The current Tri-Nations series has been plagued by ill-discipline and referee Craig Joubert's hard-line stance in Australia's 49-28 defeat to New Zealand should be applauded.
Wallabies winger Drew Mitchell felt the wrath of Joubert - and Oval Talk is throwing its considerable weight behind the South African official.
The irony of a South African dishing out the cards isn't lost on OT. After all, the Springboks have had a man suspended after all three of their Tri-Nations maulings thus far.
Mitchell was initially sin-binned for a late, no-arms tackle on All Blacks captain Richie McCaw.
And the New South Wales Waratahs man was then shown a red card in the third minute of the second half when he slowed down play by knocking the ball from full-back Mils Muliaina's hands.
Rugby is a game born out of tough tackling and aggression alongside honesty and respect.
OT has long sneered at the time-wasting - no, cheating - that is rife in football's Premier League, and there is no room in rugby for Mitchell's petulance.
Joubert had already warned both captains, McCaw and Rocky Elsom, about delaying the restart and the punishment that would follow - a yellow card.
And Mitchell's inability to follow clear and consistent orders left his team, already trailing the game and eventually to concede seven tries, with an impossible task with 37 minutes still to play.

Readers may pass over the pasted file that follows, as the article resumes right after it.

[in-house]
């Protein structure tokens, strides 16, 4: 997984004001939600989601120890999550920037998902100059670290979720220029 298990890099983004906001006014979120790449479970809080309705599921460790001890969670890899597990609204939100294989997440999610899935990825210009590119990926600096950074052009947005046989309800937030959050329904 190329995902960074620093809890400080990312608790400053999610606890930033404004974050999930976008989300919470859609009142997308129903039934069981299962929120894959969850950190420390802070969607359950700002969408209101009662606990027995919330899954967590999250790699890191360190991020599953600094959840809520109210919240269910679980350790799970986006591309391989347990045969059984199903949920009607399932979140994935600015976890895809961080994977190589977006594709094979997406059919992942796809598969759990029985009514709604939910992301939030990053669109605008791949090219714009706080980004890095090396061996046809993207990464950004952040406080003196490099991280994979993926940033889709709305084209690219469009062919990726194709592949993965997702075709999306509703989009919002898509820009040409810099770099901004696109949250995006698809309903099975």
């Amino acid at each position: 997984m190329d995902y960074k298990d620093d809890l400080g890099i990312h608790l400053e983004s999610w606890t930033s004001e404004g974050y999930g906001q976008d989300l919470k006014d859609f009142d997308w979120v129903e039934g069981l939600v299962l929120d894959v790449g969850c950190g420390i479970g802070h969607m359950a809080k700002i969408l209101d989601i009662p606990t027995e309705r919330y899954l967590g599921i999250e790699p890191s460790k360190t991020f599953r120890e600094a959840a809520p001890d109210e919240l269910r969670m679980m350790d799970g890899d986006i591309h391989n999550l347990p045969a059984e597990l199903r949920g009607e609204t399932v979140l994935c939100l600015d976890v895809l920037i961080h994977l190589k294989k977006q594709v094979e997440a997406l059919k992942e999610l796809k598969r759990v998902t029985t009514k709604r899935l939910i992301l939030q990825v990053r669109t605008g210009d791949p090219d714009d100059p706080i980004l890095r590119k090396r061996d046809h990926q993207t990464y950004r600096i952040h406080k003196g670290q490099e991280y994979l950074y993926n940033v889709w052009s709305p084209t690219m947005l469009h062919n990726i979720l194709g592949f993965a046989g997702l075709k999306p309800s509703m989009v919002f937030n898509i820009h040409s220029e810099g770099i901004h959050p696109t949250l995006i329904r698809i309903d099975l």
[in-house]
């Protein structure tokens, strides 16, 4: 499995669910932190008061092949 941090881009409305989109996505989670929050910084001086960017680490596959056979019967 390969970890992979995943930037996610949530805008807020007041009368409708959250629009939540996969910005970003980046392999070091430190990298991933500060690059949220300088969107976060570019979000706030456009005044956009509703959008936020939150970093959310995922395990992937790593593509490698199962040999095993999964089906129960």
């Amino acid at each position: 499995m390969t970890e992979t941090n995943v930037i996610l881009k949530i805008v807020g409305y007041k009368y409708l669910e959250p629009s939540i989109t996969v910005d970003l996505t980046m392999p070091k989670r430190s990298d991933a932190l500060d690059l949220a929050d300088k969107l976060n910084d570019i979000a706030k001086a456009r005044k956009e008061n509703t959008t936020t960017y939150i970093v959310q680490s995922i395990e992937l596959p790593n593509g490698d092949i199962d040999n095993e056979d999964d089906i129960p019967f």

Saturday's loss was the Wallabies' eighth straight defeat against the All Blacks and the vultures are now circling above coach Robbie Deans.
Beating the All Blacks on a regular basis is par for the course for any Australia coach but, with Graham Henry's men at the height of their powers, this Saturday's showdown in Christchurch will leave Kiwi Deans feeling blue.
Deans will demand a response from his forlorn troops, knowing that an unlikely Tri-Nations turnaround hangs in the balance.
The Wallabies must defeat the All Blacks in their two remaining clashes, the second coming in the Tri-Nations finale in Sydney on September 11, and pray for a Springboks victory when New Zealand travel to Johannesburg later this month.
Unlikely indeed. More like impossible. But the over-riding motivation for the Wallabies should not be Tri-Nations success. Instead they should be casting their minds ahead to next September's World Cup.
OT has already had its say on the cruel path the peaking-too-soon All Blacks, without a World Cup triumph since the inaugural event in 1987, could well be taking.
But, as Bob Dylan once sang, the times they are a-changin' and the All Blacks are continuing to inflict the psychological damage on all those who stand before them.
The pressure will be on when they look to end their disastrous World Cup run on home soil in 13 months' time.
But the Wallabies must look to hammer an early blow on Saturday if they are to keep more than their Tri-Nations dream alive.